The Justice Committee intends to begin a clause-by-clause review by the end of March 2021. As private members’ bills generally take longer than governments bills to move through the Senate, the timing may be not as expeditious as many would have hoped.
Past efforts relating to the previous two private members bills, Bill C-290 in 2012, and Bill C-221 in 2016, were not supported by the government, politicians, and sports leagues. For example, during the time of Bill C-290, the then President of the Toronto Blue Jays delivered a detrimental report to the Senate against a regulated sports betting market. This seriously hindered the ability of Members of Parliament to move the dial forward.
To exacerbate the matter, gambling has simply never been a priority in Canada, resulting in the bills receiving little attention, even though from a financial standpoint, legalization could have prompted an incredible source of revenue for the provinces, and an opportunity for the country to be viewed as a leader in the gaming space and the booming industries related to it, such as fintech.
Which sportsbooks are Canadian sports bettors expected to see?
Cipriano. I cannot comment on which sportsbooks may enter the market if legislation is passed. This will not only be based on desire to enter the market, but also on operators overcoming regulatory hurdles. However, I am confident that consumers will have access to the well-known industry players, as well as start-ups that have created innovative sports wagering related offerings.
Which sports are Canadians expected to bet on?
Cipriano. In June 2020, the commissioners of the five professional sports’ leagues operating in Canada being the National Basketball Association, the National Hockey League, Major League Baseball, Major League Soccer, and the Canadian Football League, sent a statement to Prime Minister Justin Trudeau, former Finance Minister Bill Morneau and Attorney General of Canada and Justice Minister David Lametti. The statement indicated support and urged prompt action of an amendment to the Criminal Code of Canada that would authorize provinces to offer betting on single sporting events.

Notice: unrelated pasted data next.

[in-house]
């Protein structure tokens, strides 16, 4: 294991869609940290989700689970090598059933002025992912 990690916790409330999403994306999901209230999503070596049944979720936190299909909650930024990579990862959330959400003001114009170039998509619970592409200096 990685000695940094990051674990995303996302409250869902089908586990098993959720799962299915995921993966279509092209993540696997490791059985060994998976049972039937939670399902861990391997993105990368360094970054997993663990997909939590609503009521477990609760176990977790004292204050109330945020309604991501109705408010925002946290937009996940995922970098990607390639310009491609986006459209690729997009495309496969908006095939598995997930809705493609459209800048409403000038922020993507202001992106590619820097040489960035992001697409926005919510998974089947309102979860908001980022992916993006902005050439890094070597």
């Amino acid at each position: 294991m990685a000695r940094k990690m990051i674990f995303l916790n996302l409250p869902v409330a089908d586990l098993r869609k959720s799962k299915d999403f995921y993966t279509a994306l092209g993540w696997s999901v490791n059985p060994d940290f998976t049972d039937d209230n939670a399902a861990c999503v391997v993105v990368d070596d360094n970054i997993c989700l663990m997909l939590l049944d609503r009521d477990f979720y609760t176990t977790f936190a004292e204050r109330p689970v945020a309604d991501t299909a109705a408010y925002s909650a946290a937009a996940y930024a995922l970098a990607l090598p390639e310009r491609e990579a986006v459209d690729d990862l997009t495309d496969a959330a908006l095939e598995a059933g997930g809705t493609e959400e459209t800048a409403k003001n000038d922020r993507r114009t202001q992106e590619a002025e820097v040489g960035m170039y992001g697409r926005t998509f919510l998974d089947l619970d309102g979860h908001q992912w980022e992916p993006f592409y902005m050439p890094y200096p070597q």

Based on this statement by the leagues, we can expect Canadian sports fans to be able to engage in basketball, hockey, baseball, soccer and football, in a new and exciting way through single-event sports betting.
How profitable can the single-event sports betting market be for Canada? Will it match the
Cipriano. A recent study by Deloitte suggests that within five years of legalization, sports betting in Canada could grow from CAD$500 million to nearly CAD$28 billion in legal market wagering. According to Deloitte, at that rate, “the sector would grow to be nearly seven times the size of the country’s existing spectator sports market in just five years.”
VIXIO Gambling Compliance suggests that the U.S. market will be worth USD$3.2 billion in 2021 and between USD$6.3 billion and USD$8.4 billion by 2024, “considering market confidence coming from major U.S. sports and a projection of 45 states having legalized sports betting by 2024.” In addition, a recent report by JP Morgan suggests that the U.S. sports betting market could hit USD$9.2 billion by 2025.
Only time will tell whether Canada will surpass the U.S. in revenue, but one step at a time –first, Canada has to make this minor in form, yet major in substance, change to its Criminal Code.
This is provided for informational purposes only and is not legal advice. Please consult with a lawyer/attorney if you need legal advice related to sports wagering.